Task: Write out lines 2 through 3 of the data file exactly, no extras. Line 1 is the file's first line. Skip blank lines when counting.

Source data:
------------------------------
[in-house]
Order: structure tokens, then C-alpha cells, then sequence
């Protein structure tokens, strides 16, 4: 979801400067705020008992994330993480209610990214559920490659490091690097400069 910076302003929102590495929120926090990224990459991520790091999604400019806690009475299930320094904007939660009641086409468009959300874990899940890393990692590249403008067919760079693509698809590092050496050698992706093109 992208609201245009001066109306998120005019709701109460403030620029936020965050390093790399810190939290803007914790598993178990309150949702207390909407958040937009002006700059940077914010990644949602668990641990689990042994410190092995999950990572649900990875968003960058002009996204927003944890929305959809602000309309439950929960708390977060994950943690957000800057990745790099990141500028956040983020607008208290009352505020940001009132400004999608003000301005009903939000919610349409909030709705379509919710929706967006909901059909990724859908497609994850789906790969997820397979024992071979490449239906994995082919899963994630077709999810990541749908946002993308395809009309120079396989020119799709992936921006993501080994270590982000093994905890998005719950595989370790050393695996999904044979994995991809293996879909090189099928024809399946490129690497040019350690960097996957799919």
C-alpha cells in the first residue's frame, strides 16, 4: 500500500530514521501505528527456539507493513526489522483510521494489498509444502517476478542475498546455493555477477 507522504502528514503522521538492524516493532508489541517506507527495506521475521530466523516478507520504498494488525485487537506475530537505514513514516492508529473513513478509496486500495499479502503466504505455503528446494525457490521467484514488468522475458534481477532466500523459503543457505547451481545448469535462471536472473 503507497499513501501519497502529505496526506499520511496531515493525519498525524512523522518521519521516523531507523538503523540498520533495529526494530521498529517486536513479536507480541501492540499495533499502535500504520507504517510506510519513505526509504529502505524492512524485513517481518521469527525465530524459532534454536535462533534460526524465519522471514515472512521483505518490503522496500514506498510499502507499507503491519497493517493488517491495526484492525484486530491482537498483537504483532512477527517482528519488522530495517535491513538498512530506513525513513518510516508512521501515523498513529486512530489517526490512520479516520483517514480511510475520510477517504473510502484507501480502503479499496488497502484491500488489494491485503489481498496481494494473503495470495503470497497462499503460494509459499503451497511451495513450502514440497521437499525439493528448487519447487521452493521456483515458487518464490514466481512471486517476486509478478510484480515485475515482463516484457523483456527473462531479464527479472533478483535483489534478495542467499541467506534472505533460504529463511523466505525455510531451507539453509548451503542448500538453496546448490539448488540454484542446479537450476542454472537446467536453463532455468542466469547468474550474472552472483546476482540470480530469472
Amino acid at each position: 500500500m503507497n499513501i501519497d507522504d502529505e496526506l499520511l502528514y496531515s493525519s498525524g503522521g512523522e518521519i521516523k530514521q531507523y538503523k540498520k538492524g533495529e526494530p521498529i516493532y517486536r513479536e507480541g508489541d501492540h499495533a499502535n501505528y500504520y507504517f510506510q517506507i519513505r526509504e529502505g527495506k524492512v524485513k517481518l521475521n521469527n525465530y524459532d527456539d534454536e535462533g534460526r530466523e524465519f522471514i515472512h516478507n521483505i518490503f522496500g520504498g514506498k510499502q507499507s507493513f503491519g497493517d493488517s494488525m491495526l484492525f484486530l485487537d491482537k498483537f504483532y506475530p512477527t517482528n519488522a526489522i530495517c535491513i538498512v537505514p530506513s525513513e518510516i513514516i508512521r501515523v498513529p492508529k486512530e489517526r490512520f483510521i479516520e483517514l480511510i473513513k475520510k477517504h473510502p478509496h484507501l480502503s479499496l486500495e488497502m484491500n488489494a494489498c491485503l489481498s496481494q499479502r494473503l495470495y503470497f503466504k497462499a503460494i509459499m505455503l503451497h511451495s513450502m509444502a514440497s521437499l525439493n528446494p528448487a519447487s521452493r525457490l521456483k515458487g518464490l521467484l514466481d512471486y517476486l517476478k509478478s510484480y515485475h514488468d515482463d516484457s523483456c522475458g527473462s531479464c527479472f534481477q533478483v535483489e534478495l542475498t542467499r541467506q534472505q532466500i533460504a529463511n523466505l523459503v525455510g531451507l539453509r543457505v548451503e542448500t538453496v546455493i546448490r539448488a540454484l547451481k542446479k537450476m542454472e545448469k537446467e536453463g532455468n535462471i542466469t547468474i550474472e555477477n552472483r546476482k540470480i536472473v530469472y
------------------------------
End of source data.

Order: structure tokens, then C-alpha cells, then sequence
């Protein structure tokens, strides 16, 4: 979801400067705020008992994330993480209610990214559920490659490091690097400069 910076302003929102590495929120926090990224990459991520790091999604400019806690009475299930320094904007939660009641086409468009959300874990899940890393990692590249403008067919760079693509698809590092050496050698992706093109 992208609201245009001066109306998120005019709701109460403030620029936020965050390093790399810190939290803007914790598993178990309150949702207390909407958040937009002006700059940077914010990644949602668990641990689990042994410190092995999950990572649900990875968003960058002009996204927003944890929305959809602000309309439950929960708390977060994950943690957000800057990745790099990141500028956040983020607008208290009352505020940001009132400004999608003000301005009903939000919610349409909030709705379509919710929706967006909901059909990724859908497609994850789906790969997820397979024992071979490449239906994995082919899963994630077709999810990541749908946002993308395809009309120079396989020119799709992936921006993501080994270590982000093994905890998005719950595989370790050393695996999904044979994995991809293996879909090189099928024809399946490129690497040019350690960097996957799919």